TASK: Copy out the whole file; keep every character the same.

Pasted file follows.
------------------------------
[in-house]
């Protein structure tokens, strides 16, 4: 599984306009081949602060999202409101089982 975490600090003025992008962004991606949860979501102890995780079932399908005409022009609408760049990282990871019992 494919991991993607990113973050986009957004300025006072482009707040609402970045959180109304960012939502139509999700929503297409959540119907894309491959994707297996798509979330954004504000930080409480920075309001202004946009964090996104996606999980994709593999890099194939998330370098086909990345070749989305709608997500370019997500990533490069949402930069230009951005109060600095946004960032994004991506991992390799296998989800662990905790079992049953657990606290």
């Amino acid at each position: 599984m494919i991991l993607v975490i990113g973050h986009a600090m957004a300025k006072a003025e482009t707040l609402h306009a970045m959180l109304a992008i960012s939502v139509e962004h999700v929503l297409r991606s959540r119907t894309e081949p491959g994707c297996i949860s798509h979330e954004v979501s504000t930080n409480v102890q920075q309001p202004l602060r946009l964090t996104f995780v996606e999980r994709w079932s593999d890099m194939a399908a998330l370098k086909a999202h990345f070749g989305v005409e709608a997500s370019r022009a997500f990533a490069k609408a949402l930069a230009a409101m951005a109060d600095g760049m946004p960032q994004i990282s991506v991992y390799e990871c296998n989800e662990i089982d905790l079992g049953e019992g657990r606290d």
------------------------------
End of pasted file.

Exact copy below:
[in-house]
């Protein structure tokens, strides 16, 4: 599984306009081949602060999202409101089982 975490600090003025992008962004991606949860979501102890995780079932399908005409022009609408760049990282990871019992 494919991991993607990113973050986009957004300025006072482009707040609402970045959180109304960012939502139509999700929503297409959540119907894309491959994707297996798509979330954004504000930080409480920075309001202004946009964090996104996606999980994709593999890099194939998330370098086909990345070749989305709608997500370019997500990533490069949402930069230009951005109060600095946004960032994004991506991992390799296998989800662990905790079992049953657990606290």
């Amino acid at each position: 599984m494919i991991l993607v975490i990113g973050h986009a600090m957004a300025k006072a003025e482009t707040l609402h306009a970045m959180l109304a992008i960012s939502v139509e962004h999700v929503l297409r991606s959540r119907t894309e081949p491959g994707c297996i949860s798509h979330e954004v979501s504000t930080n409480v102890q920075q309001p202004l602060r946009l964090t996104f995780v996606e999980r994709w079932s593999d890099m194939a399908a998330l370098k086909a999202h990345f070749g989305v005409e709608a997500s370019r022009a997500f990533a490069k609408a949402l930069a230009a409101m951005a109060d600095g760049m946004p960032q994004i990282s991506v991992y390799e990871c296998n989800e662990i089982d905790l079992g049953e019992g657990r606290d």